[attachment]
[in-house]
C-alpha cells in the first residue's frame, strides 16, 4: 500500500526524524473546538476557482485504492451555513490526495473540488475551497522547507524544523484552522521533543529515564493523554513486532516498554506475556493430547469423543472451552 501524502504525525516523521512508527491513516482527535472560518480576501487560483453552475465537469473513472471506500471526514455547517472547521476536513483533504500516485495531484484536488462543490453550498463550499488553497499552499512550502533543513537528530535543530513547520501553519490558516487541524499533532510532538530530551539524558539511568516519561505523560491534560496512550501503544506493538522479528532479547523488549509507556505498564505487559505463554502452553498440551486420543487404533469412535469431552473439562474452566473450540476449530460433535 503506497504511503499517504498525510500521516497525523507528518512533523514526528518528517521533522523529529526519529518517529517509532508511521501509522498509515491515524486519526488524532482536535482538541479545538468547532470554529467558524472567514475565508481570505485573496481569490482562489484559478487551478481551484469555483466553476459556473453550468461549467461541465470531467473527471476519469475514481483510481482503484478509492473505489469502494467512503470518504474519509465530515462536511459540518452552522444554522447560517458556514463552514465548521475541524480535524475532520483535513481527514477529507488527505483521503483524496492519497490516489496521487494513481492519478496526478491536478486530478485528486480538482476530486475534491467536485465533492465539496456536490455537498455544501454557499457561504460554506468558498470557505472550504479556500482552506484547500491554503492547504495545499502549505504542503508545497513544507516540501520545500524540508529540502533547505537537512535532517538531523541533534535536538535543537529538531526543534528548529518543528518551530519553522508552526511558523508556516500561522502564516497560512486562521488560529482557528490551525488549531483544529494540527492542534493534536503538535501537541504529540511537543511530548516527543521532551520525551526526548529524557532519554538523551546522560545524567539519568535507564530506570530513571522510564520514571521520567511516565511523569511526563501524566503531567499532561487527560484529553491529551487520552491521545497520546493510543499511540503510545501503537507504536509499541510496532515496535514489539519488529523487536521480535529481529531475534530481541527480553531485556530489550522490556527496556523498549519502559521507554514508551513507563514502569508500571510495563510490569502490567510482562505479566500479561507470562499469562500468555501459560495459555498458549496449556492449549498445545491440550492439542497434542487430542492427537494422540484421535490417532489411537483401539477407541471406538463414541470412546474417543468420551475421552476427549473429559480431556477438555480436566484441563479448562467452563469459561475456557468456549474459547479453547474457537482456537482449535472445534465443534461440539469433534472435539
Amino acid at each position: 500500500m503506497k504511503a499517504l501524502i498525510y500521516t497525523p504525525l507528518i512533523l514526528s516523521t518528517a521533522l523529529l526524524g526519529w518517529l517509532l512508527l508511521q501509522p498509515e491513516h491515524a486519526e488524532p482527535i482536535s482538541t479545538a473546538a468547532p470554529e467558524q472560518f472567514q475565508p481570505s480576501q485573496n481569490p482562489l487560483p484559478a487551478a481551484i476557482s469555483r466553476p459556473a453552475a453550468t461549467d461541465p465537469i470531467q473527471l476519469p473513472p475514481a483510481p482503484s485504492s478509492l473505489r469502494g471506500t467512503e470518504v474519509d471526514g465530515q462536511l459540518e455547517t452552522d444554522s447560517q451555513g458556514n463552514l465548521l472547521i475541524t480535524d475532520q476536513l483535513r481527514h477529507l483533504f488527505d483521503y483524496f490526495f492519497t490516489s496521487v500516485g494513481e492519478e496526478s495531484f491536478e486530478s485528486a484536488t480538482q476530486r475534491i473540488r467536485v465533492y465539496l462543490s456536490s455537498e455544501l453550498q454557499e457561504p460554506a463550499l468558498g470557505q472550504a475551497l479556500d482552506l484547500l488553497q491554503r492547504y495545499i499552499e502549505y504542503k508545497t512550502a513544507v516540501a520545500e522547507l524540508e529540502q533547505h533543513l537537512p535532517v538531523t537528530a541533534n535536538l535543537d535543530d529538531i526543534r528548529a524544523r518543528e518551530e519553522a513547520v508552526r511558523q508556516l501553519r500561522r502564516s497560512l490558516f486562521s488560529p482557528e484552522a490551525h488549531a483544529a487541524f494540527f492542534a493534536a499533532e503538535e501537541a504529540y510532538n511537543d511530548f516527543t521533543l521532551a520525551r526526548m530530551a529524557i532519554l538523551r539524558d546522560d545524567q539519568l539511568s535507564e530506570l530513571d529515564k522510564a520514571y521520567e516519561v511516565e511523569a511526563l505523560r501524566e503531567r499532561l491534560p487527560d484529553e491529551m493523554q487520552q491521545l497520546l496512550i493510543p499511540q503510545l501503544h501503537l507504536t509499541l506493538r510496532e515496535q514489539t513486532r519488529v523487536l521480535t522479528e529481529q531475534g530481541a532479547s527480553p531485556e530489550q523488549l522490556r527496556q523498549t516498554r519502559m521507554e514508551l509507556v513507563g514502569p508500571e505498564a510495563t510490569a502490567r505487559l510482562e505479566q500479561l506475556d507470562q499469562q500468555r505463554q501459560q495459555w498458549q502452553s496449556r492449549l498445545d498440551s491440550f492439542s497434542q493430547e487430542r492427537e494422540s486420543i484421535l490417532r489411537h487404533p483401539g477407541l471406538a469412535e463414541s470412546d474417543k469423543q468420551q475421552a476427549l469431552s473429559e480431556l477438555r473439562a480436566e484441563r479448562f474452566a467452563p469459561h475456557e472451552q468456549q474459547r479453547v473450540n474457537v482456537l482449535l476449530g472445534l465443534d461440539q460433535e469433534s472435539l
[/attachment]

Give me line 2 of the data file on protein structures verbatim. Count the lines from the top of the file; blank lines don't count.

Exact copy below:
C-alpha cells in the first residue's frame, strides 16, 4: 500500500526524524473546538476557482485504492451555513490526495473540488475551497522547507524544523484552522521533543529515564493523554513486532516498554506475556493430547469423543472451552 501524502504525525516523521512508527491513516482527535472560518480576501487560483453552475465537469473513472471506500471526514455547517472547521476536513483533504500516485495531484484536488462543490453550498463550499488553497499552499512550502533543513537528530535543530513547520501553519490558516487541524499533532510532538530530551539524558539511568516519561505523560491534560496512550501503544506493538522479528532479547523488549509507556505498564505487559505463554502452553498440551486420543487404533469412535469431552473439562474452566473450540476449530460433535 503506497504511503499517504498525510500521516497525523507528518512533523514526528518528517521533522523529529526519529518517529517509532508511521501509522498509515491515524486519526488524532482536535482538541479545538468547532470554529467558524472567514475565508481570505485573496481569490482562489484559478487551478481551484469555483466553476459556473453550468461549467461541465470531467473527471476519469475514481483510481482503484478509492473505489469502494467512503470518504474519509465530515462536511459540518452552522444554522447560517458556514463552514465548521475541524480535524475532520483535513481527514477529507488527505483521503483524496492519497490516489496521487494513481492519478496526478491536478486530478485528486480538482476530486475534491467536485465533492465539496456536490455537498455544501454557499457561504460554506468558498470557505472550504479556500482552506484547500491554503492547504495545499502549505504542503508545497513544507516540501520545500524540508529540502533547505537537512535532517538531523541533534535536538535543537529538531526543534528548529518543528518551530519553522508552526511558523508556516500561522502564516497560512486562521488560529482557528490551525488549531483544529494540527492542534493534536503538535501537541504529540511537543511530548516527543521532551520525551526526548529524557532519554538523551546522560545524567539519568535507564530506570530513571522510564520514571521520567511516565511523569511526563501524566503531567499532561487527560484529553491529551487520552491521545497520546493510543499511540503510545501503537507504536509499541510496532515496535514489539519488529523487536521480535529481529531475534530481541527480553531485556530489550522490556527496556523498549519502559521507554514508551513507563514502569508500571510495563510490569502490567510482562505479566500479561507470562499469562500468555501459560495459555498458549496449556492449549498445545491440550492439542497434542487430542492427537494422540484421535490417532489411537483401539477407541471406538463414541470412546474417543468420551475421552476427549473429559480431556477438555480436566484441563479448562467452563469459561475456557468456549474459547479453547474457537482456537482449535472445534465443534461440539469433534472435539